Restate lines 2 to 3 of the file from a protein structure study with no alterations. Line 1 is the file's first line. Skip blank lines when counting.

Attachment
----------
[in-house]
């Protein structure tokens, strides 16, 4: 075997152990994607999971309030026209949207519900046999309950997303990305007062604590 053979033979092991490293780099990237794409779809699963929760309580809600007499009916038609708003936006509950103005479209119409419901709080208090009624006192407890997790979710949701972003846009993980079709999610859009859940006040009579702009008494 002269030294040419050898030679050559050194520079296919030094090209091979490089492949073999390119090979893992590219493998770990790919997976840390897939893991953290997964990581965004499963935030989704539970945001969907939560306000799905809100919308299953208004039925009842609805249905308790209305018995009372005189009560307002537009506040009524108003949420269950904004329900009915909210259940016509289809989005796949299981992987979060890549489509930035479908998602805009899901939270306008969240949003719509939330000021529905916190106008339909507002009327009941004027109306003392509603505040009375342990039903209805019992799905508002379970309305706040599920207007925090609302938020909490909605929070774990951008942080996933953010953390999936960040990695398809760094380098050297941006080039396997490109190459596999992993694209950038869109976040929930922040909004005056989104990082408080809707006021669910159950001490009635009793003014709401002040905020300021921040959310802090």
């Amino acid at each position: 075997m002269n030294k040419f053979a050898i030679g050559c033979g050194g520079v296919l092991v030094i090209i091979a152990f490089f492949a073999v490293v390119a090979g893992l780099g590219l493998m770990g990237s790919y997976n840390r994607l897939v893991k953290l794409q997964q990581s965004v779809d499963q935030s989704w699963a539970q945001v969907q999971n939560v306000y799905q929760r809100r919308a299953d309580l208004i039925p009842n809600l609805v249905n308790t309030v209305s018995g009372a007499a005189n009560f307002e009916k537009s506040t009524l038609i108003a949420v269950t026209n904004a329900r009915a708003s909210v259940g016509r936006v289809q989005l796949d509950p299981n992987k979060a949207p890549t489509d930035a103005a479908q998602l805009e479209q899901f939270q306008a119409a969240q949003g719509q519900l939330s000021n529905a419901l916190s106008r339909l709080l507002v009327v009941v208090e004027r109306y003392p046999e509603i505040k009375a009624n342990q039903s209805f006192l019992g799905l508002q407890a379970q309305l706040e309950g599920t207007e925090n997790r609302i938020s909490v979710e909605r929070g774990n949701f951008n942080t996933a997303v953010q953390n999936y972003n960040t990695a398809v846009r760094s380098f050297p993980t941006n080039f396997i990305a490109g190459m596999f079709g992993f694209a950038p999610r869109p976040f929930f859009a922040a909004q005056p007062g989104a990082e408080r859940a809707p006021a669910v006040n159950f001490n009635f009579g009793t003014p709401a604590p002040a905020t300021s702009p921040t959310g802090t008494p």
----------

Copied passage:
């Protein structure tokens, strides 16, 4: 075997152990994607999971309030026209949207519900046999309950997303990305007062604590 053979033979092991490293780099990237794409779809699963929760309580809600007499009916038609708003936006509950103005479209119409419901709080208090009624006192407890997790979710949701972003846009993980079709999610859009859940006040009579702009008494 002269030294040419050898030679050559050194520079296919030094090209091979490089492949073999390119090979893992590219493998770990790919997976840390897939893991953290997964990581965004499963935030989704539970945001969907939560306000799905809100919308299953208004039925009842609805249905308790209305018995009372005189009560307002537009506040009524108003949420269950904004329900009915909210259940016509289809989005796949299981992987979060890549489509930035479908998602805009899901939270306008969240949003719509939330000021529905916190106008339909507002009327009941004027109306003392509603505040009375342990039903209805019992799905508002379970309305706040599920207007925090609302938020909490909605929070774990951008942080996933953010953390999936960040990695398809760094380098050297941006080039396997490109190459596999992993694209950038869109976040929930922040909004005056989104990082408080809707006021669910159950001490009635009793003014709401002040905020300021921040959310802090």
């Amino acid at each position: 075997m002269n030294k040419f053979a050898i030679g050559c033979g050194g520079v296919l092991v030094i090209i091979a152990f490089f492949a073999v490293v390119a090979g893992l780099g590219l493998m770990g990237s790919y997976n840390r994607l897939v893991k953290l794409q997964q990581s965004v779809d499963q935030s989704w699963a539970q945001v969907q999971n939560v306000y799905q929760r809100r919308a299953d309580l208004i039925p009842n809600l609805v249905n308790t309030v209305s018995g009372a007499a005189n009560f307002e009916k537009s506040t009524l038609i108003a949420v269950t026209n904004a329900r009915a708003s909210v259940g016509r936006v289809q989005l796949d509950p299981n992987k979060a949207p890549t489509d930035a103005a479908q998602l805009e479209q899901f939270q306008a119409a969240q949003g719509q519900l939330s000021n529905a419901l916190s106008r339909l709080l507002v009327v009941v208090e004027r109306y003392p046999e509603i505040k009375a009624n342990q039903s209805f006192l019992g799905l508002q407890a379970q309305l706040e309950g599920t207007e925090n997790r609302i938020s909490v979710e909605r929070g774990n949701f951008n942080t996933a997303v953010q953390n999936y972003n960040t990695a398809v846009r760094s380098f050297p993980t941006n080039f396997i990305a490109g190459m596999f079709g992993f694209a950038p999610r869109p976040f929930f859009a922040a909004q005056p007062g989104a990082e408080r859940a809707p006021a669910v006040n159950f001490n009635f009579g009793t003014p709401a604590p002040a905020t300021s702009p921040t959310g802090t008494p």